A story of a poor brother who is rewarded by a generous mill.
This is a classic fairy tale and it may have violence. If your youngster is sensitive to such issues, we recommend that you read ahead of time.
Once upon a time, there were two brothers, one wealthy and the other impoverished. When Christmas Eve arrived, the poor man had not a scrap of meat or bread in the house, so he went to his brother and pleaded with him to give him something for Christmas Day in God's name. It wasn't the first time the brother had been forced to give him something, and he wasn't any happier about being asked now than he usually was.
He said, "If you do what I want, I'll give you a whole ham." The poor one thanked him and promised to do so.
“Well, here is the ham, and now you must go straight to Dead Man’s Hall,” said the rich brother, throwing the ham to him.
“Well, I will do what I have promised,” said the other one, and he took the ham and set off. He continued throughout the entire day, till he arrived at the location with a bright light at nightfall.
“I have no doubt this is the place,” the man thought with the ham.
In the outhouse, an elderly man with a long white beard was chopping Yule logs.
“Good evening,” the man said with the ham.
“Good evening to you. At this hour, where are you going?” the man said.
"If I'm on the correct route, I'm going to Dead Guy's Hall," the sad man said.
“Oh! yes, you are right enough, for it is here,” the old man said. “When you get inside, they will all want to buy your ham, for they do not get much meat to eat there; but you must not sell it unless you can get the hand-mill that stands behind the door for it. When you come out again, I’ll teach you how to stop the hand-mill that is useful for almost everything.”
The salty sea
So, the man with the ham thanked the other for his helpful counsel and knocked on the door.
When he walked in, everything went just as the old guy had predicted: everyone, big and tiny, surrounded him like ants on an anthill, each trying to outbid the other for the ham.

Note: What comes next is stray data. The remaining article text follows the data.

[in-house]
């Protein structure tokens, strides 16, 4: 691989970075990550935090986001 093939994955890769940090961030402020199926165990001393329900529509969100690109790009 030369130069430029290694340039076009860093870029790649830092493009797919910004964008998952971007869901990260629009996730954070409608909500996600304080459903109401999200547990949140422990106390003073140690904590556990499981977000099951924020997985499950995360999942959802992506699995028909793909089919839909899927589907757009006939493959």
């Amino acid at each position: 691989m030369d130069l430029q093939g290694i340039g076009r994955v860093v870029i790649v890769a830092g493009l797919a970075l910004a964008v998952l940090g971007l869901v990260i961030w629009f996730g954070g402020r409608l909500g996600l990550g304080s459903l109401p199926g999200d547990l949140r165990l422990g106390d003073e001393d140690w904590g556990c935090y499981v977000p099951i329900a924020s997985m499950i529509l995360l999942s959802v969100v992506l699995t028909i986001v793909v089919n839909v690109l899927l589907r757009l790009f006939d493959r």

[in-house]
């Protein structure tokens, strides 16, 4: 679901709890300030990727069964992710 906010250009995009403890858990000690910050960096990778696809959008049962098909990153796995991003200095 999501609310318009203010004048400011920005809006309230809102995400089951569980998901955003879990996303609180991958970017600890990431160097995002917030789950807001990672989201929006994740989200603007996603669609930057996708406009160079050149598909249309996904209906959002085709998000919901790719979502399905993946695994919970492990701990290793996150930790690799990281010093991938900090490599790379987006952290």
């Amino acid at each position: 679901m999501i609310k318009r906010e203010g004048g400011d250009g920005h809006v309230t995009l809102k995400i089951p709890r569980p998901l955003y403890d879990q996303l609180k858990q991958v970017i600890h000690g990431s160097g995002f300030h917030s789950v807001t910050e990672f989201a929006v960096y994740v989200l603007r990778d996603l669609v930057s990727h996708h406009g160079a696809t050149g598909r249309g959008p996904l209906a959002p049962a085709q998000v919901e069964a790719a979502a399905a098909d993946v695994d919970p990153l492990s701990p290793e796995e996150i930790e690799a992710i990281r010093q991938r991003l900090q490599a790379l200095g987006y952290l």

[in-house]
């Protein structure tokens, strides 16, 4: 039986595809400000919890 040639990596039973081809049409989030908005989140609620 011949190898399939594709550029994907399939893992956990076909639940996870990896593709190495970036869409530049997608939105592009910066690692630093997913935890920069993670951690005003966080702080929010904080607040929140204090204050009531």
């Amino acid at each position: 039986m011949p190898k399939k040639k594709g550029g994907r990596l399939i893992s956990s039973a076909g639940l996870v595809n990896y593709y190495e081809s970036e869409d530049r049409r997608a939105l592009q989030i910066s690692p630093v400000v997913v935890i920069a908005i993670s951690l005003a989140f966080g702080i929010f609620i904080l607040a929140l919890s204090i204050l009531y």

"By rights, my old woman and I should have it for Christmas dinner," the guy remarked, "but since you have your heart set on it, I must just give it up to you." “But, if I sell it, I’ll have the hand-mill that is standing there behind the door.”
They refused to hear it at first, haggling and bargaining with the man, but he kept to his word, and the locals were obliged to give him the hand-mill. When the man returned to the yard, he inquired of the elderly woodcutter as to how he was to stop the hand-mill, and after learning this, he thanked him and set off home as quickly as he could, arriving after the clock had struck twelve on Christmas Eve.
“Where in the world have you been?” the old woman said. "I've been here for hours, and I don't even have two sticks to place across each other under the Christmas porridge-pot."
“Oh! I couldn't come earlier since I had something important to see and a long way to go, but now you'll simply have to wait and see!" the guy remarked, and then he placed the hand-mill on the table, telling it to grind light first, then a tablecloth, then meat, beer, and everything else fit for a Christmas Eve lunch. The mill obediently did so. “Bless me!” the old woman said, as one thing after the other appeared. She wanted to know where her husband had got the mill from, but he would not tell her that.
"It doesn't matter where I brought it from; you can tell it's a nice one, and the water that turns it won't freeze," the man explained. So he ground up enough meat, wine, and other good things to last the entire Christmas season, and on the third day, he invited all of his friends to a feast.
When the wealthy brother saw everything at the banquet and the mansion, he was both disturbed and angry, for he grudged all his brother possessed. "On Christmas Eve, he was so poor that he came to me and pleaded for a little, for God's sake, and today he gives a feast as if he were a king," he thought. "But, for the sake of the heavens, tell me where you obtained your riches," he said to his brother.
He did not choose to please his brother on that issue, so he said who owned the mill "from behind the door," but later that evening, when he had taken a drop too much, he could not refrain from describing how he had come by the hand-mill. "You see, that is what has brought me all of my good fortune!" he exclaimed, pulling out the mill and causing it to grind one thing after another. When the brother saw this, he insisted on having the mill, and after much persuasion, he obtained it; however, he had to pay $300 for it, and the poor brother was to keep it until the haymaking was finished, because he reasoned, "If I keep it that long, I can make it grind meat and drink that will last many a long year."